Blake regained his wits and picked up his backpack. Now, on this hiking trip, he had something he was dying to share with the other scouts.
Blake caught up with his fellow scouts and blurted out breathlessly, “Guys, guys! I saw some fiery balls in the sky. Back there! Really! You just have to see it!”
The other scouts looked at him with unbelieving eyes. Suddenly the downpour became harder, causing the scouts to scatter for protection from the trees. After everyone dug into their backpacks to find their rain ponchos, they gathered around the scoutmaster for further instruction.
“Scouts, looking at the map, there is a shortcut back to the cabins a short distance ahead. The storm came in a littler earlier than expected tonight – probably due to the increased wind speeds. Let’s hike double-time back to camp. Stephen, you take the lead,” Scoutmaster Clark said with authority.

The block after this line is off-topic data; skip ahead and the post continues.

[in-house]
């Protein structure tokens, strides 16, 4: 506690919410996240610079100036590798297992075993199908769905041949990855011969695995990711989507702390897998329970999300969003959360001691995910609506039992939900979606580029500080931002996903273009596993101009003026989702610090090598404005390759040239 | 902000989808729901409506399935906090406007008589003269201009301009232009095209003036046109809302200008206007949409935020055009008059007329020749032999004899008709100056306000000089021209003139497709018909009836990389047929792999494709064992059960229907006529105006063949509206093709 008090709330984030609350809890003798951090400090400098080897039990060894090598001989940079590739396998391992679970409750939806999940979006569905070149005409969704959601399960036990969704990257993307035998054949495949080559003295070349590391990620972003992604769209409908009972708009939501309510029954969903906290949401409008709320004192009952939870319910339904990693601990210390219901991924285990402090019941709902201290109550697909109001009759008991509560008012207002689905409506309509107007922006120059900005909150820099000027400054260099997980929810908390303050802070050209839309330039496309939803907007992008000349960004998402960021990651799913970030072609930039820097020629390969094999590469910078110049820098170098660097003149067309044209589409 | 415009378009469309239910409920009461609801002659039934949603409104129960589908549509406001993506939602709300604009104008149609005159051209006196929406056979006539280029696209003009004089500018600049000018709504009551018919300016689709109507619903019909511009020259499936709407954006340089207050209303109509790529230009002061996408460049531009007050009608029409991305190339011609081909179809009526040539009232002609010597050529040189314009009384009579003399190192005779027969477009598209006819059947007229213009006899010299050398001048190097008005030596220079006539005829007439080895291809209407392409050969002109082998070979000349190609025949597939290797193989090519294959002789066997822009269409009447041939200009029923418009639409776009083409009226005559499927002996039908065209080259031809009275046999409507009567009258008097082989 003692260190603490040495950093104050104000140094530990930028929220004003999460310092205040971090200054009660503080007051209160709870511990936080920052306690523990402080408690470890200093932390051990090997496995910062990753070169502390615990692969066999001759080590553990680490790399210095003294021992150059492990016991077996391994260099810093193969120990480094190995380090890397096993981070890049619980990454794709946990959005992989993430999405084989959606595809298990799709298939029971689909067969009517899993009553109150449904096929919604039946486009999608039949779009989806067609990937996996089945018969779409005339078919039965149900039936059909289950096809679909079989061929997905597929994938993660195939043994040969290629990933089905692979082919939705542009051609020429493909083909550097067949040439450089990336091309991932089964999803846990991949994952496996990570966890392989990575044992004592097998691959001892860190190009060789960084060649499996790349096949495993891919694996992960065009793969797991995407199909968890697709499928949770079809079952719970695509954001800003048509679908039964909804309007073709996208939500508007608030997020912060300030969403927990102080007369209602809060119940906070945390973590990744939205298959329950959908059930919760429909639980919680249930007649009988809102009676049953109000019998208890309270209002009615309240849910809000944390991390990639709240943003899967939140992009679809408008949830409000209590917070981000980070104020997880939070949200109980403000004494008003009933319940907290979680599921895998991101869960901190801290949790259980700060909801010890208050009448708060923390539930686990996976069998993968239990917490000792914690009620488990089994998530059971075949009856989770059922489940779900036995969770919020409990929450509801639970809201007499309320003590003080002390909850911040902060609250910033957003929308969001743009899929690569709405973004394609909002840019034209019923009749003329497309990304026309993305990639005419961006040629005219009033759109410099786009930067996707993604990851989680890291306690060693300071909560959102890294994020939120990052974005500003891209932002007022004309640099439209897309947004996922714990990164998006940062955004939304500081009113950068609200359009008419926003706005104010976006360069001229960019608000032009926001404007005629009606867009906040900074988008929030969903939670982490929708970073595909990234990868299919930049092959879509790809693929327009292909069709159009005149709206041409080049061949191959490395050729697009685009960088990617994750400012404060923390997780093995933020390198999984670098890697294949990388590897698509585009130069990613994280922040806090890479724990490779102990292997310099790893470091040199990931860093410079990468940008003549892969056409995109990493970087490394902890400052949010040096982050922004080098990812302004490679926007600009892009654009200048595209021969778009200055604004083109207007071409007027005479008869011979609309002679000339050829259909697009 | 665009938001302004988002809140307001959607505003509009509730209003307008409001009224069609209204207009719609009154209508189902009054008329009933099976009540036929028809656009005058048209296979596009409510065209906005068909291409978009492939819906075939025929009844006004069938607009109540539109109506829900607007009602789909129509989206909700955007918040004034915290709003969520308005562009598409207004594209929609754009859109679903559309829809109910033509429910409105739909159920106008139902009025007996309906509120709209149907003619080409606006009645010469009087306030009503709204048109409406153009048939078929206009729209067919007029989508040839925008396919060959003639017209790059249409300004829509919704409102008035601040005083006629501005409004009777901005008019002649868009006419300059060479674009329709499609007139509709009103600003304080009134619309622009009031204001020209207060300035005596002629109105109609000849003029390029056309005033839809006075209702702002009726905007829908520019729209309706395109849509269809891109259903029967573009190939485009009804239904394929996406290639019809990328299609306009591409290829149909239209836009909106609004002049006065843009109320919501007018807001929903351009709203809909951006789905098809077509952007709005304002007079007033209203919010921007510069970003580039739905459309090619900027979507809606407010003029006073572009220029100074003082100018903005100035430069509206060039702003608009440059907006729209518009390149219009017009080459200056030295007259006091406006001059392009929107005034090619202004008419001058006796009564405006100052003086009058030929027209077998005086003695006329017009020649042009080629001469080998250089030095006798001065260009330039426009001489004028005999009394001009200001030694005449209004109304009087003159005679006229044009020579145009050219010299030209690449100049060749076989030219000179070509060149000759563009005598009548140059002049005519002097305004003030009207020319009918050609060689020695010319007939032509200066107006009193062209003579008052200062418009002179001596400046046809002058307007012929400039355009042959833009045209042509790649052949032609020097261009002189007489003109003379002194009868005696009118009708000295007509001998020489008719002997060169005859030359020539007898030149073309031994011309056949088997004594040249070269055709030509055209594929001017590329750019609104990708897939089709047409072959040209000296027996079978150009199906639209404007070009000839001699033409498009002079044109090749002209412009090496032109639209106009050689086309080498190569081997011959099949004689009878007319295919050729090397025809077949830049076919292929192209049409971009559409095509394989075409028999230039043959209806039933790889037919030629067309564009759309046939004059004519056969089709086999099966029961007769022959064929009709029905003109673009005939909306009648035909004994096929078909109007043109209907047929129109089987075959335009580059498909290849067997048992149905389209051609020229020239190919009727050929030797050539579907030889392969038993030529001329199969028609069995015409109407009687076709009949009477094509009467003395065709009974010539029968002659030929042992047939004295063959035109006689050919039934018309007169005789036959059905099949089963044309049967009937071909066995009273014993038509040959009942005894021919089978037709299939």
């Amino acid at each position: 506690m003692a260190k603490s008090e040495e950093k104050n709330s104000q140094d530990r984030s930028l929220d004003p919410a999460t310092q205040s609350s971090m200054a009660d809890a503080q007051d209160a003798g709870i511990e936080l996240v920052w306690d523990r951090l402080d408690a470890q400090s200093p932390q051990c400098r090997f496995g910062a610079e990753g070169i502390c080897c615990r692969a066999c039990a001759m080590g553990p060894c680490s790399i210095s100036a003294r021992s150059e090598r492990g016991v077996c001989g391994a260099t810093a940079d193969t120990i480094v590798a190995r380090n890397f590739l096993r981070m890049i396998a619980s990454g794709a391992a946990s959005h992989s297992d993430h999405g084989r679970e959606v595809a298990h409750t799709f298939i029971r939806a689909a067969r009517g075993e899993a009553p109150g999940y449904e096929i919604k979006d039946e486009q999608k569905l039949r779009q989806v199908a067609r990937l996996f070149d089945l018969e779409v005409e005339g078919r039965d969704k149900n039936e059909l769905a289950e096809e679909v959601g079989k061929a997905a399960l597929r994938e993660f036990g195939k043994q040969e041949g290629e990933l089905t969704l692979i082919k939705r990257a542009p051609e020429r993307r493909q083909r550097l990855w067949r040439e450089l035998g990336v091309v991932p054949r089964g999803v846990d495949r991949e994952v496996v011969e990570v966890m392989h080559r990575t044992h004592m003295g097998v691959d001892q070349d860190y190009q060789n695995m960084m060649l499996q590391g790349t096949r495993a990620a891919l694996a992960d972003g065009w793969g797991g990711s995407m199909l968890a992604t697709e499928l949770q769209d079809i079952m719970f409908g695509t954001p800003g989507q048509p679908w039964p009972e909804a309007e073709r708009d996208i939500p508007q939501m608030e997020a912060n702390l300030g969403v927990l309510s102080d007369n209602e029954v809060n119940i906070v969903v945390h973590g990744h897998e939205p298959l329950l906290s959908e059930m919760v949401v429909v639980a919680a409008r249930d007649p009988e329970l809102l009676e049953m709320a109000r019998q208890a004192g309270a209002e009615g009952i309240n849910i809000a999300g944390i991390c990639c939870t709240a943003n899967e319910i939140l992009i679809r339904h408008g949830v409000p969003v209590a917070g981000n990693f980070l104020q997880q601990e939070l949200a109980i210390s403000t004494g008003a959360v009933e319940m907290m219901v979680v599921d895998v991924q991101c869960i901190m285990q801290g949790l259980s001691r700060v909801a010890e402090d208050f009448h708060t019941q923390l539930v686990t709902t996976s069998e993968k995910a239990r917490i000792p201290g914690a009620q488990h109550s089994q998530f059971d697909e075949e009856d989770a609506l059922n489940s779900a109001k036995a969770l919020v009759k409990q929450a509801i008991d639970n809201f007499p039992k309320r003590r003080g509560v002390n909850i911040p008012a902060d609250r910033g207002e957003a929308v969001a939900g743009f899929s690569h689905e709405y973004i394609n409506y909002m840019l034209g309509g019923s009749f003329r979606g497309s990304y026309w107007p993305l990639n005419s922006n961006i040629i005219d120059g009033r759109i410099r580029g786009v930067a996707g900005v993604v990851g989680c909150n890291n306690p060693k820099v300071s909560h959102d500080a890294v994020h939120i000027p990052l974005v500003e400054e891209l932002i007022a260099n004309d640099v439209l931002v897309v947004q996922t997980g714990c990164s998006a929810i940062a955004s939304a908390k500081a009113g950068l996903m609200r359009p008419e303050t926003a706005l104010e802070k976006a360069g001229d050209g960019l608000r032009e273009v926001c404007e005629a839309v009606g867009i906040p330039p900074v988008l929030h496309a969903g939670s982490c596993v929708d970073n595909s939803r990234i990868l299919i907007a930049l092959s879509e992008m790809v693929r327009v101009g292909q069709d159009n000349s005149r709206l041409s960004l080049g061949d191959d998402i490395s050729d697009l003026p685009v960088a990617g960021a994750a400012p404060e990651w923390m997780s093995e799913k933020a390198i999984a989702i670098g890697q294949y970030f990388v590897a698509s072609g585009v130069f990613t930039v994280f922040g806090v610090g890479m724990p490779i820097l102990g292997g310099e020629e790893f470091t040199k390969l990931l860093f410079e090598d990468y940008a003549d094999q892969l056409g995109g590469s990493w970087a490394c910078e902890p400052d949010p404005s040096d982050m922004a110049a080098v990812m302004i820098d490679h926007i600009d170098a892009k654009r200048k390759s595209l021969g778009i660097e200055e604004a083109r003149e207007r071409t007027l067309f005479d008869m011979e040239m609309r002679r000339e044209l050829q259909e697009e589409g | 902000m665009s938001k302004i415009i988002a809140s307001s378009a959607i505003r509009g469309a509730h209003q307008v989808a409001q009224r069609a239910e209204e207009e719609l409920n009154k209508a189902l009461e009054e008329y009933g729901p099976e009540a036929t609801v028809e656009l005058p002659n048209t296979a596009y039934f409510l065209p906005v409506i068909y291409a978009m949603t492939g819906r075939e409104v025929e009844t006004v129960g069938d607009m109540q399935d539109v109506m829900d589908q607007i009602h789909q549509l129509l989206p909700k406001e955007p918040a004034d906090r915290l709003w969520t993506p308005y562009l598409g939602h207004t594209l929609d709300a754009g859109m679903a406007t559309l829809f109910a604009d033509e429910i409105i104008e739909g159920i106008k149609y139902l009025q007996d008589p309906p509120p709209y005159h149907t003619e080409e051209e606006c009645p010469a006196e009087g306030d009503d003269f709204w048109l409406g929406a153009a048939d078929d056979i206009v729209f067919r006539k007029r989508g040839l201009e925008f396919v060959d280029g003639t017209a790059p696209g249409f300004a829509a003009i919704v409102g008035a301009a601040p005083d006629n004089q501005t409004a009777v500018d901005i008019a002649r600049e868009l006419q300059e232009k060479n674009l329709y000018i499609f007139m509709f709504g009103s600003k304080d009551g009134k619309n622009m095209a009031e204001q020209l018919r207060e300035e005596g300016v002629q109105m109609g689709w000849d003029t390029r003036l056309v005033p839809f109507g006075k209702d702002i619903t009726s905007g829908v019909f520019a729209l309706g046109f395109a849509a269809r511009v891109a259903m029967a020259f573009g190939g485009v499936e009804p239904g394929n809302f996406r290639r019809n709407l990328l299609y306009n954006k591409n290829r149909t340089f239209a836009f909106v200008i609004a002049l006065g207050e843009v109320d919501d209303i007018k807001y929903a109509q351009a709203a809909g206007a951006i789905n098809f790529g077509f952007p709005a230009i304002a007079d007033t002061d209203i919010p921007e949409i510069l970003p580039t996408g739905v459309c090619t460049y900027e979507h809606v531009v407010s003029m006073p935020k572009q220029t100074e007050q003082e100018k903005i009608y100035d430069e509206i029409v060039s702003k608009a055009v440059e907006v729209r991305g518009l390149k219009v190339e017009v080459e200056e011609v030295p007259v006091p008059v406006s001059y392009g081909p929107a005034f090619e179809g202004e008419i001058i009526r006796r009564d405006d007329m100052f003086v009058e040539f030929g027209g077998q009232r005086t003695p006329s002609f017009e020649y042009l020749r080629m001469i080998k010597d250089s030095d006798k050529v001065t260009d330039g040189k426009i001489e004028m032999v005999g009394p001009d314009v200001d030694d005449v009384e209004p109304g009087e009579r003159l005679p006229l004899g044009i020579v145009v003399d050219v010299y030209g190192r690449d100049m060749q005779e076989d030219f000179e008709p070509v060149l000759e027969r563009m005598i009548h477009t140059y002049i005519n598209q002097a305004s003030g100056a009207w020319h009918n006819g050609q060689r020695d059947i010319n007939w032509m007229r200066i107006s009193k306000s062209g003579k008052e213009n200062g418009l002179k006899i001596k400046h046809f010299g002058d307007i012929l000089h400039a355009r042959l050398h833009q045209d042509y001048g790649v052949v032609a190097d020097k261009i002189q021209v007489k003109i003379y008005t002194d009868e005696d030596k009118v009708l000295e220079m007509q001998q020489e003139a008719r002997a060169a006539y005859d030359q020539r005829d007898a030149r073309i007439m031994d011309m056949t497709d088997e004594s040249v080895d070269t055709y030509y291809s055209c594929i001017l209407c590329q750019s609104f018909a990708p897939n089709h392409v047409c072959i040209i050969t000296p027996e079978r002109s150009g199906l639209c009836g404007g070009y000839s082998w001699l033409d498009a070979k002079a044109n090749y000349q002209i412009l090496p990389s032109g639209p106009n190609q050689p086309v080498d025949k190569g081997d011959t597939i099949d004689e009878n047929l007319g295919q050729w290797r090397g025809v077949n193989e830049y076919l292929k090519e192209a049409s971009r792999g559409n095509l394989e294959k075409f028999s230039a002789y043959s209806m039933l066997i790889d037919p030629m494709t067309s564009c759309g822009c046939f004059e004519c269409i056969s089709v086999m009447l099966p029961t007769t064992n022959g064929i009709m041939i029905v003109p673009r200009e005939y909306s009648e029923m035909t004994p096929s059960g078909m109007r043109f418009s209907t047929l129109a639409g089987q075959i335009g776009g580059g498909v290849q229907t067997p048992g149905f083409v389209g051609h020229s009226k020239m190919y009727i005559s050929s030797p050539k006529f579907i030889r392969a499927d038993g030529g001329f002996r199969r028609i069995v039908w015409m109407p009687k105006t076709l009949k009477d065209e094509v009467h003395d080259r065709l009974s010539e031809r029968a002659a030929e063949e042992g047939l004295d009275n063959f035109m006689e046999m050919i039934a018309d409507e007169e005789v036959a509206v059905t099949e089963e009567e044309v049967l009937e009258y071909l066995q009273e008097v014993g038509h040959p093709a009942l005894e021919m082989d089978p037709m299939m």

Blake held back a slight frown as he was forced to trudge through the storm instead of sharing his fiery ball experience with his fellow scouts. He would have to let them know all about it tonight. With each slurp of his boots in the mud he began to doubt his own eyes even more. Surely there was no logical explanation for what he saw.
Back at the campsite there was a flurry of activity as everyone was bracing for the storm. The tents were stressing against the wind with the stakes straining under the upward pressure. The rain was coming in torrents now, causing a low howling noise as it blew through the trees. The nightly campfire was canceled and all scouts were sent to their tents. Once inside, Blake looked around under the halo of the electric lantern to see his tent mates burrowing inside their sleeping bags. The pinging of the rain on the tent roof sounded more like a hail storm than just rain. His fellow scouts pretended to be brave, but he did notice them moving their sleeping bags a little closer to the center of the tent.